New Laos leaders take office as communists welcome world

21 April 2016
New Laos leaders take office as communists welcome world
The first Plenary Session of the National Assembly (NA)’s eighth legislature was officially held in Vientiane yesterday and appointed the NA’s body and government officials to high-ranking positions. Photo: Ministry of Foreing Affairs of Lao PDR

Laos' new leaders took office Tuesday, according to state media, as the secretive communist nation prepares for a period of unusually frenetic diplomacy culminating in a landmark visit by a US President.
One of Asia's least developed nations, Laos has been tightly ruled by its communist leaders since the 1975 end of the Vietnam War, which saw it blanketed by bombs in secret missions led by the CIA.
Leadership reshuffles take place every five years in carefully choreographed gatherings by the country's politburo and rubber stamp National Assembly.
In late January, vice president Bounnhang Vorachith was elected to the presidency and party secretary general, replacing 79-year-old Choummaly Sayasone. 
Thongloun Sisoulith, a Soviet Union-educated politburo member and former foreign minister, was elected Prime Minister.
Both apparatchiks were officially appointed to their positions on Tuesday at a ceremony in Vientiane, the state-run Lao News Agency reported.
The internal operations of the powerful party are largely kept secret under a regime that bars a free press, rarely grants access to international media and severely restricts freedom of expression.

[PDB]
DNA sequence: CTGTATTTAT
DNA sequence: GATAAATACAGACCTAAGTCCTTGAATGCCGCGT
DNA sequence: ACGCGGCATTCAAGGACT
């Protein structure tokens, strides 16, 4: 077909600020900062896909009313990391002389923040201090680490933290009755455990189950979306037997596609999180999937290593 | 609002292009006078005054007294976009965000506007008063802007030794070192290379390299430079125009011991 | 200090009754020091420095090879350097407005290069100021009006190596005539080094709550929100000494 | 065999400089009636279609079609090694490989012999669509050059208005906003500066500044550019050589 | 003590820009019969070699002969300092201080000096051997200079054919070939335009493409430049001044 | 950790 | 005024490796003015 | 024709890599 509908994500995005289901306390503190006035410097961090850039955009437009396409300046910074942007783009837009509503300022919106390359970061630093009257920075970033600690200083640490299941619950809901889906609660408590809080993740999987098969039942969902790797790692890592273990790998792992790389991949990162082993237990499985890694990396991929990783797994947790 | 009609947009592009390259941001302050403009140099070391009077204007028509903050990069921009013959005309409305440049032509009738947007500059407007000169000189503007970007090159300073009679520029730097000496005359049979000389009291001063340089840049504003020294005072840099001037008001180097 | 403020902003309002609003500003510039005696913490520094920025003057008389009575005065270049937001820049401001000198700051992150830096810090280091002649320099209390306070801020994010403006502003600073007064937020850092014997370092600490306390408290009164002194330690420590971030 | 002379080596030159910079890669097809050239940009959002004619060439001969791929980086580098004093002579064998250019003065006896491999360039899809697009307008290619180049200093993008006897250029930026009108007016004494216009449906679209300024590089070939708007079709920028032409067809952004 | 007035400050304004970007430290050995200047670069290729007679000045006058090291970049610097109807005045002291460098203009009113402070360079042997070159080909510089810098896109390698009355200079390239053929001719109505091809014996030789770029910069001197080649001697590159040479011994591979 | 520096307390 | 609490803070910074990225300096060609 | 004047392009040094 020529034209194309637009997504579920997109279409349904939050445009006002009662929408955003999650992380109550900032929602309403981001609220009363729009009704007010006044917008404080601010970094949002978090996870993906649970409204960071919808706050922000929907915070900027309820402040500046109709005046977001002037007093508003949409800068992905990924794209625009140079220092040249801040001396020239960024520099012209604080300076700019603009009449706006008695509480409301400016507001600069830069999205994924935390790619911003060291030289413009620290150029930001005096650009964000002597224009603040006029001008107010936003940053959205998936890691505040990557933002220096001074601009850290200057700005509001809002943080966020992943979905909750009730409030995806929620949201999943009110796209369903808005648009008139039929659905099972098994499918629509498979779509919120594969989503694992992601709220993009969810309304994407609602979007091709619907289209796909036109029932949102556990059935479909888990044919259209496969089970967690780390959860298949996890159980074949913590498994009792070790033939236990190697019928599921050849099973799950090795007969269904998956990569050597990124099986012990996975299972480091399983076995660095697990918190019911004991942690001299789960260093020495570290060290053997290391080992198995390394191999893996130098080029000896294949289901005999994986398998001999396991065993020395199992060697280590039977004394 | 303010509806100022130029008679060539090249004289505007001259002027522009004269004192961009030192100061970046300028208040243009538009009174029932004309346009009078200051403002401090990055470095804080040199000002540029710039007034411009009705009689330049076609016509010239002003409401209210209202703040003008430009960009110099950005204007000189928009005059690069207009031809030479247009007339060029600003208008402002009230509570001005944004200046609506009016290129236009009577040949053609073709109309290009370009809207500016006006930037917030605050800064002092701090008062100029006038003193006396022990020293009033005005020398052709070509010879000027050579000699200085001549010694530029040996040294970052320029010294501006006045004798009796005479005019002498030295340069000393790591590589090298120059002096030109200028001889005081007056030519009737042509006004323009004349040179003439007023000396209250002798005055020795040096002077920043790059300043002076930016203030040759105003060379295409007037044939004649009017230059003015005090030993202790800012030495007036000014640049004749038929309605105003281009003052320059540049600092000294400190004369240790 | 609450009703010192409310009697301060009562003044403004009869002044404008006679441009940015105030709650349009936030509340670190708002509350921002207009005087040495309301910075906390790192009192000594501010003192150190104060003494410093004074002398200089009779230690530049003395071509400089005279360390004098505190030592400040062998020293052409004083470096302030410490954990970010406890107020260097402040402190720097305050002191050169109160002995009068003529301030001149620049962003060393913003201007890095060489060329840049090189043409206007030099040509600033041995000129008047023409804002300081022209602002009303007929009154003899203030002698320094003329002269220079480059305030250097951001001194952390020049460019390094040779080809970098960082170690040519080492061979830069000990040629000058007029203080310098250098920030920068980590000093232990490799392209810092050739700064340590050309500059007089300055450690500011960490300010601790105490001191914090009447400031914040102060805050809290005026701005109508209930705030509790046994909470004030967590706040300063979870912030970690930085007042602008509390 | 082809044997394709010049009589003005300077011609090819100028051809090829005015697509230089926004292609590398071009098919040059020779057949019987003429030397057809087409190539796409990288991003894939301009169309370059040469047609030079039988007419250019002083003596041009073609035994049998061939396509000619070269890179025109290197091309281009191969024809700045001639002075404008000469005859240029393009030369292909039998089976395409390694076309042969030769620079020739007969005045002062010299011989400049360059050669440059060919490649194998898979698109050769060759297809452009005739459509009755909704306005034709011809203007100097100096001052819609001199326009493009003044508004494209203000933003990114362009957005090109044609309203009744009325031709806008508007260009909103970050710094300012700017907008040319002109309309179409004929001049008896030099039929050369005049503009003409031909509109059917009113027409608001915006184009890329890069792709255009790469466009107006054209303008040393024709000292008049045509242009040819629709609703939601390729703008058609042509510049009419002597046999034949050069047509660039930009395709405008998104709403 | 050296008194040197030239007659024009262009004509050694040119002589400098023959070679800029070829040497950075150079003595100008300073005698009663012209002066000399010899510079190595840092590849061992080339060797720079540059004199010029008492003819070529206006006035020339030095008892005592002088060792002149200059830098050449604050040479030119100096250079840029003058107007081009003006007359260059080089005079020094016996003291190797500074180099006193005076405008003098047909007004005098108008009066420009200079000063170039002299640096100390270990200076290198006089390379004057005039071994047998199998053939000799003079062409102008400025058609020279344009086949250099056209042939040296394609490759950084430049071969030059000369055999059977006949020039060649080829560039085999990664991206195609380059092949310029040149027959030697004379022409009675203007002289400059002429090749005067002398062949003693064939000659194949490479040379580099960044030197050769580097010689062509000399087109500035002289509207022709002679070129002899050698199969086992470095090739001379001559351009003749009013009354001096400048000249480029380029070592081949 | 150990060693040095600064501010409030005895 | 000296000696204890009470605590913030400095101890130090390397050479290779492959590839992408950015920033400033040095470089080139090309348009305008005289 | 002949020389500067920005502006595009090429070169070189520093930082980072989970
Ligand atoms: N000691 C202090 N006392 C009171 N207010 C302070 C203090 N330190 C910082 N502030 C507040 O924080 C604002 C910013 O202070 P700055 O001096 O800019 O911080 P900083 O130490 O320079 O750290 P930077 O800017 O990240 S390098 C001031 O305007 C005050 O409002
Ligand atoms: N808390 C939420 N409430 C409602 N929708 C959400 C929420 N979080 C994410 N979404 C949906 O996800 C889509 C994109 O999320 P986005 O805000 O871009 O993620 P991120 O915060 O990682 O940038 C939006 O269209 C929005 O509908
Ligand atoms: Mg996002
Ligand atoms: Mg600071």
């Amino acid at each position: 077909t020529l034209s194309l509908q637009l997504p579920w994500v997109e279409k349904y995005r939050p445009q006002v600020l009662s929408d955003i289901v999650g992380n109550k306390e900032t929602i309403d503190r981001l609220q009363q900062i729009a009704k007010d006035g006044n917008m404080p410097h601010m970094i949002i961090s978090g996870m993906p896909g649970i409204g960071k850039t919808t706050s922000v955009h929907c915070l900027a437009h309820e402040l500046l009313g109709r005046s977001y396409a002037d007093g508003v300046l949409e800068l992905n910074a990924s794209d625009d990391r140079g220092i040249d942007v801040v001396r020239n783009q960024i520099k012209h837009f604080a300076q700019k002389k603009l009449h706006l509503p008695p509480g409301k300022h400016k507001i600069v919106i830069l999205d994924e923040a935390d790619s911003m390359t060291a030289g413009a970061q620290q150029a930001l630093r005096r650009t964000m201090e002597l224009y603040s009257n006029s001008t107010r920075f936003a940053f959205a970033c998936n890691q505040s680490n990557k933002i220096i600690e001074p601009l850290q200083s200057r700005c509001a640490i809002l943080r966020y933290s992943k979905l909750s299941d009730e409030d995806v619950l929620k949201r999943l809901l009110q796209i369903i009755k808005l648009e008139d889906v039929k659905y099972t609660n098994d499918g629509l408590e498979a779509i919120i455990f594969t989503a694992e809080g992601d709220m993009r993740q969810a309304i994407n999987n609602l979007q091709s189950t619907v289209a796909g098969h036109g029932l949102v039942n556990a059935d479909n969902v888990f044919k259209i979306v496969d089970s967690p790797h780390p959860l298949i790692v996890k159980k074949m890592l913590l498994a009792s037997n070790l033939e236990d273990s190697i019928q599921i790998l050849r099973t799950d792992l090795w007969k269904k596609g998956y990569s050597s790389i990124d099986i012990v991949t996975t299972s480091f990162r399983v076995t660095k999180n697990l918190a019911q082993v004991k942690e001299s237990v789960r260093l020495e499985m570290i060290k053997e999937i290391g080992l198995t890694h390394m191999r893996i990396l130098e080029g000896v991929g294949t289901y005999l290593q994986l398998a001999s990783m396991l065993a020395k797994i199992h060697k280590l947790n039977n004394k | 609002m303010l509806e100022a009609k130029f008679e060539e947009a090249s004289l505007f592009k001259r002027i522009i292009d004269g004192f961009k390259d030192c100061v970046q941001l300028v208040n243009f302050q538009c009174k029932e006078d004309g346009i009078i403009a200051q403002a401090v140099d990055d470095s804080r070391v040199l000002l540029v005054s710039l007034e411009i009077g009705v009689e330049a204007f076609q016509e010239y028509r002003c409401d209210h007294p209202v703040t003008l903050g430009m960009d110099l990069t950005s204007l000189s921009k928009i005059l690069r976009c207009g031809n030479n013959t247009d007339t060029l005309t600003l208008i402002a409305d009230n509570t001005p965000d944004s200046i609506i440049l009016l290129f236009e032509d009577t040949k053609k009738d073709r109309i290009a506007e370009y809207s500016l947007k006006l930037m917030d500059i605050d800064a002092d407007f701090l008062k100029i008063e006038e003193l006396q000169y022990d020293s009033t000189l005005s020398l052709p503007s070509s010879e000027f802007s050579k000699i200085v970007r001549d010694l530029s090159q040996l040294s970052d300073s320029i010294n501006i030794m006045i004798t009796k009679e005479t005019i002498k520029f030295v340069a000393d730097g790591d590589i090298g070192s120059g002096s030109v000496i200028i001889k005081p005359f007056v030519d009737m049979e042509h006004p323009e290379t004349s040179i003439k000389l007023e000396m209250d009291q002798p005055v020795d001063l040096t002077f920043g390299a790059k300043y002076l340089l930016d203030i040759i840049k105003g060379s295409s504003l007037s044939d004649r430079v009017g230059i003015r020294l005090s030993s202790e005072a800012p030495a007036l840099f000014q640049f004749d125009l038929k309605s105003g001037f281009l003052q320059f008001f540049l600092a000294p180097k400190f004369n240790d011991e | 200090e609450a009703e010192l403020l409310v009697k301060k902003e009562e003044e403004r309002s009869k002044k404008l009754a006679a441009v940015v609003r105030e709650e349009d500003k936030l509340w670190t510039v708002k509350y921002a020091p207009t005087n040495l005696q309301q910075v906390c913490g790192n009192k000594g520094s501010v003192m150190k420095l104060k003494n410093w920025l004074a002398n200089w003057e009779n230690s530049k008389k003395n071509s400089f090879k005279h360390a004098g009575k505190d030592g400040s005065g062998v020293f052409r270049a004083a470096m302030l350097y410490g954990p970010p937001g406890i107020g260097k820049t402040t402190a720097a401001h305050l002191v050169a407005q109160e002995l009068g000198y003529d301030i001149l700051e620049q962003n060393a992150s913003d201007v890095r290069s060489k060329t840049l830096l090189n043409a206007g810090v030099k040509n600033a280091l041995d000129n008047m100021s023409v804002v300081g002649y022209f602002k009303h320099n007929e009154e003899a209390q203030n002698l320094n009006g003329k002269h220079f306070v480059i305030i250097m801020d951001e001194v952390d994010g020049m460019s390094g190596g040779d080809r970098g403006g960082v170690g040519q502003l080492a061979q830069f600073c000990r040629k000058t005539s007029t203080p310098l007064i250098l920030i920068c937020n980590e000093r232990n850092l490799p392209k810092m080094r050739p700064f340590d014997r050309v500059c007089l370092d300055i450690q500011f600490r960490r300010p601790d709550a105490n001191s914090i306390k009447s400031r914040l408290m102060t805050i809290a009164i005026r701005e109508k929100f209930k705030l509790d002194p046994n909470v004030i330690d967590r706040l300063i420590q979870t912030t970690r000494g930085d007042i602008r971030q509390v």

But analysts predict the current politburo is unlikely to loosen the government's repressive grip or open its economy.
A foreign diplomat in Vientiane told AFP they expected "no major changes".
"The speeches from Bounnhang and Thongloun promised the same policies. Thongloun appears to be a good choice in terms of Laos balancing its foreign relations," the diplomat said, requesting anonymity. 
Laos is currently chair of the 10-member Association of Southeast Asian Nations regional bloc, hosting a slew of diplomatic meetings that could open the hermetic nation up to greater scrutiny.
Barack Obama will also be the first US president to visit Laos when he attends an ASEAN summit in the capital this summer, an arrival tinged with historical significance given the CIA's secret carpet bombing of the landlocked nation.
Leaders from China and Japan are also expected to attend. 
Though for many years neighbouring Vietnam was the most powerful foreign player in Laos, China has poured money into the country recently, becoming its largest foreign investor in 2014.
But Washington is also increasingly courting the isolated state as part of President Barack Obama's so-called "pivot" to Asia.
Rights groups have urged ASEAN and the US to pressure Laos this year over its poor human rights record.
On Tuesday, Reporters Without Borders released its annual report, ranking Laos one of the worst countries in the world for press freedom at 173 out of 180.